At the end of Baynton’s story even this reverenced position is denied women: “Once more the face of the Madonna and Child looked down on [Peter] … ‘My Lord and my God! ’ was the exaltation ‘And hast Thou chosen me? ’ Ultimately Schaffer argues: If one reads through the contradictions, woman is not guilty at all – she is wholly absent. She takes no part in the actions of the story except to represent male desire as either Virgin or whore … She has been named, captured, controlled, appropriated, violated, raped and murdered, and then reverenced through the signifying practices of the text.
And these contradictory practices through which the ‘woman’ is dispersed in the text are possible by her very absence from the symbolic order except by reference to her phallic repossession by Man. (168) 19 In a similar way Baynton’s use of sheep as a metonym for women and passive suffering is often remarked upon but is seen as little more than a cliche.
This view is justified by referring to “Squeaker’s Mate” where the woman is powerless to stop Squeaker selling her sheep, many of which she considers as pets, to the butcher and to “Billy Skywonkie” which ends with an apparently stereotypical image prefiguring the “meaningless sacrifice” (Krimmer and Lawson xxii) of the woman in “The Chosen Vessel”: “She noticed that the sheep lay passive, with its head back till its neck curved in a bow, and that the glitter of the knife was reflected in its eye” (Baynton 60).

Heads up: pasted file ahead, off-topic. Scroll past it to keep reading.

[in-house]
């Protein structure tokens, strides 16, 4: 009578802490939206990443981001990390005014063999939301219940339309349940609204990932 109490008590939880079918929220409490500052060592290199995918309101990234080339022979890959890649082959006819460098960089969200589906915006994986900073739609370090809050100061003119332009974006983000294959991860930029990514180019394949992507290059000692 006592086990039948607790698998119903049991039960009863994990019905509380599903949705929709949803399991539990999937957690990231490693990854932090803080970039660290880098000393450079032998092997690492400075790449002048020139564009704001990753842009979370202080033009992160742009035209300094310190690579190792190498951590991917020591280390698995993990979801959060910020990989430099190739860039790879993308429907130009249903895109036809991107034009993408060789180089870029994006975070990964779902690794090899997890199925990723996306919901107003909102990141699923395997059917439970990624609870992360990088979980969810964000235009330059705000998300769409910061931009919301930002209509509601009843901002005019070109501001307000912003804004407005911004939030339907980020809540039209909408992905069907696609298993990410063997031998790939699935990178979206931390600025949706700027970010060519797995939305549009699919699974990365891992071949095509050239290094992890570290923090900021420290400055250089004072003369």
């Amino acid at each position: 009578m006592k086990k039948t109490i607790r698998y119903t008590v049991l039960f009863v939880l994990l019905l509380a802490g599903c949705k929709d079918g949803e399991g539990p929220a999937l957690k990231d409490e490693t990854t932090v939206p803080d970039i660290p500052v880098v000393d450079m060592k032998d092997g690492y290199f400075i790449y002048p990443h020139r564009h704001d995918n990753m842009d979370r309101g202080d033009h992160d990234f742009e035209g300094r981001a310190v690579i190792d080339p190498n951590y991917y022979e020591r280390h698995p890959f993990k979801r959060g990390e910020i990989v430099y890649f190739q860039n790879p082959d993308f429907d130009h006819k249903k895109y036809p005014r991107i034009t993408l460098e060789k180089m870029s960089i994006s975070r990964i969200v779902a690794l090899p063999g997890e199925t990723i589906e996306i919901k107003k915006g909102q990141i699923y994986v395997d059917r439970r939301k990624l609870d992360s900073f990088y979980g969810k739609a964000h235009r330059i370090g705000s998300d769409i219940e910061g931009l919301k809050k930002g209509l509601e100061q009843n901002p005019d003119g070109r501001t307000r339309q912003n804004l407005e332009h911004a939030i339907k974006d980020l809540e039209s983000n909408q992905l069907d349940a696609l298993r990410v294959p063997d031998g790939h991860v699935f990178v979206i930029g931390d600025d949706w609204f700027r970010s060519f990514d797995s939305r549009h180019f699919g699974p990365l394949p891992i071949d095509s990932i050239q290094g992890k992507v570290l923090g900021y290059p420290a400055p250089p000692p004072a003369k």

Hergenhan does go slightly further by arguing that this is also an example of Baynton’s denial of the redemptive power of the sacrificial animal (216) but when the collection as a whole is considered, and the different references are read in parallel, the metonym turns out to be far more ambiguous. 20 In “Scrammy ‘And” the knife is clearly not a dangerous instrument: “The only weapon that the old fellow had was the useless butcher’s knife” (41, my italics). Even more significantly in this story the reflection of the moonlight in the sheep’s eyes is sufficient to temporarily discourage
Scrammy: “The way those thousand eyes reflected the rising moon was disconcerting. The whole of the night seemed pregnant with eyes” (38). Far from being “innocent” creatures the sheep are associated with convicts: “The moonlight’s undulating white scales across their shorn backs brought out the fresh tar brand 8, setting him thinking of the links of that convict gang chain long ago” (42). Nor are sheep seen to be entirely passive: “She was wiser now, though sheep are slow to learn” (44). 21 In this respect the symbolism of the ewe and the poddy lamb is particularly interesting.
The old man claims that this is the third lamb that he has had to poddy. He accuses the ewe of not being “nat’ral” (34), and having a “blarsted imperdence” (30). The narrator, on the other hand, describes her as “the unashamed silent mother” (30). What is being challenged is not her motherhood but her apparent lack of maternal instinct. Once the shepherd is dead, the ewe is capable of teaching her lamb to drink suggesting that it is in fact the man who prevents the maternal from developing. This would seem to be confirmed by the repeated remark that men insist on cows and calves being penned separately.